Kenji, JA4GXS will be active as JA4GXS/4 from Otsu Island, IOTA reference AS-117, on the 25th and 26th of December. He will operate CW, SSB and FT8 on 40, 30 and 20m bands. QSL via home call.

Now the contest news

Please remember to check before the contest for any new rules due to lockdown and social distancing, which may differ around the world. The RSGB strongly advises obeying your national and local government’s advice.

As per tradition, December is a quiet month for traditional contests, with no RSGB HF contests, but do look out for the RSGB Hope QSO Parties. There are two series, which run from 21 December to 14 January, with a short break over Christmas. You can find out details at https://tinyurl.com/RSGB-Christmas-Hope-QSO.

On Tuesday, the 29th, the 50MHz Machine Generated Modes Contest and the 144MHz Machine-generated Modes contest both run from 2000 to 2130UTC. The exchange for both is signal report, serial number and locator.

On the 1st of January, the IRTS 80m Daytime Counties contest runs from 1700 to 1800UTC. Using SSB and CW, the exchange is signal report and serial number, with EI and GI stations, also sending their County.

On Saturday the 2nd, the CW AFS contest runs from 1300 to 1700UTC. Using the 3.5 and 7MHz bands, the exchange is signal report and serial number.

The first session of the EUCW 160m CW Party is also on the 2nd from 2000 to 2300UTC, with the second session on the 3rd at 0400 to 0700UTC.

The ARRL RTTY Roundup runs from 1800UTC on the 2nd of January to 2359UTC on the 3rd. Using the 3.5 to 28MHz contest bands, the exchange is signal report and serial number, with US stations sending their State and Canadians their Province too.

The Worked All Britain Christmas party runs until the 6th of January. Using all modes on the amateur contest bands, the exchange is the WAB book number.

The UK Six Metre Group Winter Marathon runs until the end of January 2021. Just exchange a signal report and locator.

Now the radio propagation report, compiled by G0KYA, G3YLA & G4BAO on Wednesday the 23rd of December.

HF conditions were not terribly good over the last week with maximum usable frequencies down in general. The best DX has been on 40m, especially around greyline times, although there has been a little winter Sporadic-E activity on 10 metres as well that has seen Italy and Spain appearing on FT8, as well as Brazil on 10m via the F2 layer. The lack of sunspots has seen the solar flux index move back down to the low 80s again.

Solar matter from a coronal hole pushed the Kp index up to four late on Monday evening as predicted and on Tuesday the Kp index was still pegged at three for most of the morning. NOAA predicts that the solar flux index will remain in the 80s for the Christmas period, with active region 2794 helping to push it towards 86 over Christmas Day and Boxing Day.

Unfortunately, NOAA also predicts that a high-speed solar wind stream from a coronal hole may impact Earth over the Christmas period, so we may expect the Kp index to rise again to four or even five just before Christmas with detrimental effects on maximum usable frequencies. Look out for possible pre-auroral enhancements, although these are hard to predict.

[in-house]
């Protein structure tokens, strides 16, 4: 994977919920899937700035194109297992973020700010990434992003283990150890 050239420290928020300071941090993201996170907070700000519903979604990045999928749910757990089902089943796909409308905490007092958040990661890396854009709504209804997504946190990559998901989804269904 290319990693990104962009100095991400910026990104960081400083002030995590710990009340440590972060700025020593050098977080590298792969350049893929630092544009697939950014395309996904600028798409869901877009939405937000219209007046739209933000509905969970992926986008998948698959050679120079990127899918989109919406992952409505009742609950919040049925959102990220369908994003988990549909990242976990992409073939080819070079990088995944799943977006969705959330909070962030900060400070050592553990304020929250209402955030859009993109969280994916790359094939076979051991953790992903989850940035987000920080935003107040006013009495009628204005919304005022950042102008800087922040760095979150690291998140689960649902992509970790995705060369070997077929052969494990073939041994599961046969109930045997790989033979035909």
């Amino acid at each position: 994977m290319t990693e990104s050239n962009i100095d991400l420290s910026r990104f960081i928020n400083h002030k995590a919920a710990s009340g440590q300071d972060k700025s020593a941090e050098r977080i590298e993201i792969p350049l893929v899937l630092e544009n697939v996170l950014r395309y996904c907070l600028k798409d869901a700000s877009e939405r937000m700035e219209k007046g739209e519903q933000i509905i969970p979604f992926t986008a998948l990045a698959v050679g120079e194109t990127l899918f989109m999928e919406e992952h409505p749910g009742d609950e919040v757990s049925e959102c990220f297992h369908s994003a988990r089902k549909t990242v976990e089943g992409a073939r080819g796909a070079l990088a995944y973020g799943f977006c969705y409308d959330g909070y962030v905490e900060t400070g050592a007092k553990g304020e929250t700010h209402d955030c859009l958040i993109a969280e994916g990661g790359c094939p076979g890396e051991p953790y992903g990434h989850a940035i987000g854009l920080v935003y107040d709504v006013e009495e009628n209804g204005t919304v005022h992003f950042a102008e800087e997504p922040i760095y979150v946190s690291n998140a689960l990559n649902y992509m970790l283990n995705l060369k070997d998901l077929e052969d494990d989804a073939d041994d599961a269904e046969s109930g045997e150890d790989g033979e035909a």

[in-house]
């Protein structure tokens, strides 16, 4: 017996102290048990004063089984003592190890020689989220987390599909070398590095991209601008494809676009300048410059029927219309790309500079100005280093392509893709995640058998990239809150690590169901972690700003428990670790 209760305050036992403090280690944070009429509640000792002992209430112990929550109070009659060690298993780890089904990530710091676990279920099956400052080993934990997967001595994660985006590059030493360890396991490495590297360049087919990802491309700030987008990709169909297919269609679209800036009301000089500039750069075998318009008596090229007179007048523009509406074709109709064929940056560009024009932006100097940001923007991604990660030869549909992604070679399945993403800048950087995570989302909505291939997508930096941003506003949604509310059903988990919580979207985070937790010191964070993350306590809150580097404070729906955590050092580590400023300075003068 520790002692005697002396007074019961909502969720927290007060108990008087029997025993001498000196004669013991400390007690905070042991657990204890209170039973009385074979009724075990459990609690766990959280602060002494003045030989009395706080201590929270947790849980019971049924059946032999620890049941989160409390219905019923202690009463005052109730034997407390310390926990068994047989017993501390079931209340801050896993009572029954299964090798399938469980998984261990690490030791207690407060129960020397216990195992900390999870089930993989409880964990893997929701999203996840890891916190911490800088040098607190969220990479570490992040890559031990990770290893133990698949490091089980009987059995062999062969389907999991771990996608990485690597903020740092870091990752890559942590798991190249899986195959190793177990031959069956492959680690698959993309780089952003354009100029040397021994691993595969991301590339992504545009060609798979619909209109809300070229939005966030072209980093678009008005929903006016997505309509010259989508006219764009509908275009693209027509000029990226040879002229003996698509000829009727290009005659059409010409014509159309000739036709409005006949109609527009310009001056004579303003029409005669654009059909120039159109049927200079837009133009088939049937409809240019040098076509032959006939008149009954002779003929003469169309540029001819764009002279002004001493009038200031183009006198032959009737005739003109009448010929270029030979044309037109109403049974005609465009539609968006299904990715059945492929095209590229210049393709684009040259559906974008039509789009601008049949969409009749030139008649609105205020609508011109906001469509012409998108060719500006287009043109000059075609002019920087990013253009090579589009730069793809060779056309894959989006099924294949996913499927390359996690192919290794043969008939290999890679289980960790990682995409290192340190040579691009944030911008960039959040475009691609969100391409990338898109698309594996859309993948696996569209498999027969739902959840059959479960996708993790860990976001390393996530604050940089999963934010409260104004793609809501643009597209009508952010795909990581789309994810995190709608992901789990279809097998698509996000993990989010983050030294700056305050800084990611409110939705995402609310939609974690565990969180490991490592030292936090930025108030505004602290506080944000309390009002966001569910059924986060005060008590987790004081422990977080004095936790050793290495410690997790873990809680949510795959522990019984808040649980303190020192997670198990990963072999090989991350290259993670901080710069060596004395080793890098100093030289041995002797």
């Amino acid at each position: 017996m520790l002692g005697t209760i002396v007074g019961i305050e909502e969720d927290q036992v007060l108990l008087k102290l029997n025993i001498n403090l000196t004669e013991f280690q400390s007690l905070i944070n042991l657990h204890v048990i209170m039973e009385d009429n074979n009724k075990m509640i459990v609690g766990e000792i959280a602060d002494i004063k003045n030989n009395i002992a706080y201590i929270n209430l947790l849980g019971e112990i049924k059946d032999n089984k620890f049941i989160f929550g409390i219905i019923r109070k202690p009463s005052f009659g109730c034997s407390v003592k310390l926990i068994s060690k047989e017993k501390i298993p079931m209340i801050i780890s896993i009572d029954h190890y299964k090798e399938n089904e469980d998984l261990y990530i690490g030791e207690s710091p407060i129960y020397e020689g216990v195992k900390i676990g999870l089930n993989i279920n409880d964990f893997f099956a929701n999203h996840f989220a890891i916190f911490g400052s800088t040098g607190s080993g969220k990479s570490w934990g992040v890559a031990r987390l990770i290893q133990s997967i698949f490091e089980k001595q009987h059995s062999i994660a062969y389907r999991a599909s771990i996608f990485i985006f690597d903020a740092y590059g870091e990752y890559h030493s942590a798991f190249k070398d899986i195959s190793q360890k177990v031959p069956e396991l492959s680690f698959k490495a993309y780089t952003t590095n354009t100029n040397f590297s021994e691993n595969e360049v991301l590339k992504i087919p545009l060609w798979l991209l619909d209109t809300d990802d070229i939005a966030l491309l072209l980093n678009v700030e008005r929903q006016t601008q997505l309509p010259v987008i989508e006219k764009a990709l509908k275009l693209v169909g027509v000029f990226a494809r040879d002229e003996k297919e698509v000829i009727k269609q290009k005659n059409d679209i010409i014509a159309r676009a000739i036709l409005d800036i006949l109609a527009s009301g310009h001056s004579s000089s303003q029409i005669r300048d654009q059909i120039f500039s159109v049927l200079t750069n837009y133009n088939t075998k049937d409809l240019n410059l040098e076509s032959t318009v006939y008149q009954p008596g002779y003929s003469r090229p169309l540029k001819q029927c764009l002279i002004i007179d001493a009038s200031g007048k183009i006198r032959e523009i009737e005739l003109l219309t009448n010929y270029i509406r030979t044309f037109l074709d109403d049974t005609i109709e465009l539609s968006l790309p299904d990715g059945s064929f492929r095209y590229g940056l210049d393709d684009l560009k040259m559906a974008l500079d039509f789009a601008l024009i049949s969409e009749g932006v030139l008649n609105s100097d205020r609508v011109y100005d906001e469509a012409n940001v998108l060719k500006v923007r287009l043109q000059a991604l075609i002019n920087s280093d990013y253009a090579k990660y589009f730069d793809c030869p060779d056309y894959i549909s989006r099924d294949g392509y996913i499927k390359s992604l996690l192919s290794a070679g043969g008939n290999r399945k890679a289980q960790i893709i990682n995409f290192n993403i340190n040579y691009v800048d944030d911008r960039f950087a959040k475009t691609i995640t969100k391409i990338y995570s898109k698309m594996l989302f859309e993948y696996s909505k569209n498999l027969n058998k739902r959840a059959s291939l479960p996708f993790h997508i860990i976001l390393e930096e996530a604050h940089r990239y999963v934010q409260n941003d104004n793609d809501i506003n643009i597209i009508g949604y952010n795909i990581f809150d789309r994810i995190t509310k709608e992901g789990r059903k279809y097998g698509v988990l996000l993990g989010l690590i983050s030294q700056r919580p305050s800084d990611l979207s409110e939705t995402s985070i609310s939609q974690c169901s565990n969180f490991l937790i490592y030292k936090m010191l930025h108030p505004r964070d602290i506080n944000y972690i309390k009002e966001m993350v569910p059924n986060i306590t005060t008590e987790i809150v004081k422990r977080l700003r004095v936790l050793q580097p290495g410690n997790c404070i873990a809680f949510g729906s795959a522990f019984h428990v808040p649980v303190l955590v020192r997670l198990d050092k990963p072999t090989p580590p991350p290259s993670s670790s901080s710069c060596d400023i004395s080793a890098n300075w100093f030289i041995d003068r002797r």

This should start to settle by the 27th, with the Kp index predicted to go back down to two. So DX conditions may improve after that time.

There is little other festive cheer, with the SFI remaining in the low 80s for the rest of the month and into the New Year. Let’s hope 2021 sees the return of the upward trend of Solar Cycle 25 with an increase in sunspots and HF DX.

And now the VHF and up propagation news.

It’s looking like a predominantly unsettled period of weather over the Christmas holidays, with a ridge of high pressure to the west of Britain soon declining to allow low pressure to move in and reside over the UK for the bulk of next week. This has a chance of providing some good rain scatter conditions on the GHz bands.

Sporadic-E has a habit of appearing at this time of year. There is some work that relates the chances of Sporadic-E to disturbances in the stratosphere when the winter polar vortex breaks down in a feature called a sudden stratospheric warming, where temperatures can increase by tens of degrees Celsius over 24 hours.

This disturbance in the stratosphere can produce conditions where Sporadic-E is more likely because of the changed flow pattern. Check the usual Sporadic-E bands like 10m and 6m for signs of activity, especially during the first two weeks of January, but it is probably better to focus on the period 9 am to 3 pm rather than the summer pattern of mid-morning and late afternoon.

The Quadrantids meteor shower peaks between late-night on the 2nd of January until dawn on the 3rd with, a huge ZHR of 110. It is known for bright fireball meteors causing big over-dense radio meteor bursts. You have to be ready at the right time though, as the peak is very short, lasting just a few hours. This is because the shower is a thin stream of particles and the Earth crosses the stream at a perpendicular angle.

The Moon reaches maximum declination this Tuesday so visibility windows are long. Today we are at apogee so losses are high but 144MHz sky noise is low, not reaching 500 kelvin until Tuesday.

And that’s all from the propagation team this week.